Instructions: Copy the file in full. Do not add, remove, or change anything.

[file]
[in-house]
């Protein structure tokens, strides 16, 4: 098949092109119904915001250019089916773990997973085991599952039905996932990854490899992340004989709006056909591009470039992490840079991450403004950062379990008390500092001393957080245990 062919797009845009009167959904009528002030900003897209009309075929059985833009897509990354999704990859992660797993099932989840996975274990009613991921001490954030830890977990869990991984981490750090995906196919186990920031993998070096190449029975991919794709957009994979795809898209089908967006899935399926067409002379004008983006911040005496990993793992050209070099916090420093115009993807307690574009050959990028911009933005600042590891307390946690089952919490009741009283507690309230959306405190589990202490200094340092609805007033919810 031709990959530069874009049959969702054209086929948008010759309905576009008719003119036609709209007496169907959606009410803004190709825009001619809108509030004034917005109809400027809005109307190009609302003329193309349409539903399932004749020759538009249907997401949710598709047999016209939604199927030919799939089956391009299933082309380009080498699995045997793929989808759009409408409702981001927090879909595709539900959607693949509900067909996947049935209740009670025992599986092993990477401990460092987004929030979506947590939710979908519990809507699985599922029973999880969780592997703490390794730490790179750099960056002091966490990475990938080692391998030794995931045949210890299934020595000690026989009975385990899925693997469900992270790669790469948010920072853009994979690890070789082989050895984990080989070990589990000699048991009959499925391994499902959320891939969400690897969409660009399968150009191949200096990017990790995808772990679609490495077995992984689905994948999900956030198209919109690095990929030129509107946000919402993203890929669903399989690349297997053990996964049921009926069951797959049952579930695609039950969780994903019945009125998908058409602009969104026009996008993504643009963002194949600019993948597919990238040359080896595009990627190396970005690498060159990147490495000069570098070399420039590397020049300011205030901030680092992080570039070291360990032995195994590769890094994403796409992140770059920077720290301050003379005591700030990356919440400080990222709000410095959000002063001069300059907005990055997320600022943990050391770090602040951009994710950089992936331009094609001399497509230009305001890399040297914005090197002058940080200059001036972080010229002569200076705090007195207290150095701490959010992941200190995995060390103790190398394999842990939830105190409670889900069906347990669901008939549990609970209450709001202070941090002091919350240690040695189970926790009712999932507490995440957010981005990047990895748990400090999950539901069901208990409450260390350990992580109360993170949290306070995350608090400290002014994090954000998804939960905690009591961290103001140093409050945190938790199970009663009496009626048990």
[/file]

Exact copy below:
[in-house]
């Protein structure tokens, strides 16, 4: 098949092109119904915001250019089916773990997973085991599952039905996932990854490899992340004989709006056909591009470039992490840079991450403004950062379990008390500092001393957080245990 062919797009845009009167959904009528002030900003897209009309075929059985833009897509990354999704990859992660797993099932989840996975274990009613991921001490954030830890977990869990991984981490750090995906196919186990920031993998070096190449029975991919794709957009994979795809898209089908967006899935399926067409002379004008983006911040005496990993793992050209070099916090420093115009993807307690574009050959990028911009933005600042590891307390946690089952919490009741009283507690309230959306405190589990202490200094340092609805007033919810 031709990959530069874009049959969702054209086929948008010759309905576009008719003119036609709209007496169907959606009410803004190709825009001619809108509030004034917005109809400027809005109307190009609302003329193309349409539903399932004749020759538009249907997401949710598709047999016209939604199927030919799939089956391009299933082309380009080498699995045997793929989808759009409408409702981001927090879909595709539900959607693949509900067909996947049935209740009670025992599986092993990477401990460092987004929030979506947590939710979908519990809507699985599922029973999880969780592997703490390794730490790179750099960056002091966490990475990938080692391998030794995931045949210890299934020595000690026989009975385990899925693997469900992270790669790469948010920072853009994979690890070789082989050895984990080989070990589990000699048991009959499925391994499902959320891939969400690897969409660009399968150009191949200096990017990790995808772990679609490495077995992984689905994948999900956030198209919109690095990929030129509107946000919402993203890929669903399989690349297997053990996964049921009926069951797959049952579930695609039950969780994903019945009125998908058409602009969104026009996008993504643009963002194949600019993948597919990238040359080896595009990627190396970005690498060159990147490495000069570098070399420039590397020049300011205030901030680092992080570039070291360990032995195994590769890094994403796409992140770059920077720290301050003379005591700030990356919440400080990222709000410095959000002063001069300059907005990055997320600022943990050391770090602040951009994710950089992936331009094609001399497509230009305001890399040297914005090197002058940080200059001036972080010229002569200076705090007195207290150095701490959010992941200190995995060390103790190398394999842990939830105190409670889900069906347990669901008939549990609970209450709001202070941090002091919350240690040695189970926790009712999932507490995440957010981005990047990895748990400090999950539901069901208990409450260390350990992580109360993170949290306070995350608090400290002014994090954000998804939960905690009591961290103001140093409050945190938790199970009663009496009626048990």